We want to expand to building materials with new types of Auton sealant products. Before, there was no one-component sealant for building materials. However, we developed one, and we believe that it could change the method of building construction, and make it more practical.
That being said, the sectors that appeal to us going forward are; semiconductors, life science and plastics. Plastics are changing with the introduction of new materials that are be more eco-friendly. There are business opportunities in this for us too.
Japan’s semiconductor sector is living quite an exciting time, especially in the wake of TSMC's announcement of a new fab being constructed in Kumamoto. Can you tell us more about how you're catering to Japan’s semiconductor ecosystem?
We sell machines to many semiconductor and silicon wafer manufacturers such as SUMCO. For example, we sell the final washing machine for silicon wafers. We have a small factory in Kumamoto which we acquired through an M&A. The factory is called SEIBU. We provide maintenance for small and medium sized machines there.
In recent years, we have also sold cleaning machines to the semiconductor industry in China. China has a government policy to make all semiconductors domestic. However, the facility or production equipment is often Japanese. Our role is to maintain the highest quality of semiconductors. This is an important role because semiconductors are very delicate.
As a trading company, how have you been mitigating the impact of the supply chain disruptions caused by the continuing lockdown in China?
The chemical industry faces the same problems as other industries. Several types of chemicals and equipment components are not available for import. In this case, strong partnerships with Japanese domestic manufacturers are an advantage. We are an independent trading company and have good relationships with numerous companies. We have multiple procurement channels, both foreign and domestic, and a stable supply system. In terms of facilities however, parts procurement is lagging behind. We have also had to stop the export of our cleaning machines to China.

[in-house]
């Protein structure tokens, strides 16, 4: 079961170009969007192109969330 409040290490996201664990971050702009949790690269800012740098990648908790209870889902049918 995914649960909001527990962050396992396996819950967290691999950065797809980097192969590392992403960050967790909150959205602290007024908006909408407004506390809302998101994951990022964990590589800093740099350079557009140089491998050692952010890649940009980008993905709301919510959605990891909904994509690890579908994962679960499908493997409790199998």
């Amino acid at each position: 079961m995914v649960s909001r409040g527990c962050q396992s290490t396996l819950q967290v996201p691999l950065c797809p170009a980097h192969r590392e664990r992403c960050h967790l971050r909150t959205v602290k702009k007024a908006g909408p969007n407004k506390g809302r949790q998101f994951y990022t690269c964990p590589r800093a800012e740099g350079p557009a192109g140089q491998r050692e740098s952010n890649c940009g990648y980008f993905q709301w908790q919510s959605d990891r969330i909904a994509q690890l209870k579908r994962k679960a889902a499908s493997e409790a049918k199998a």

You talked about being able to have a stable supply as being a main strength. Your company is able to do this through local collaboration with Japanese companies for procurement. However, we are seeing big disruptions to the activities of many of these small local companies, given Japan’s demographic decline. Are you looking to replicate this collaborative model that you have already established domestically with overseas firms as well?
I think that worldwide, Japanese products support many kinds of industries. We export Japanese products in order to expand to overseas growing markets. For products that are mass produced, overseas production has cost advantages. We need to research which countries can make which chemicals and build multiple supply chains. For high-end products, there is a quality advantage to manufacturing in Japan. Our Auton series is typically used in the construction of Japanese style houses. However, now we want to expand to Building materials to improve our sales in the overseas market.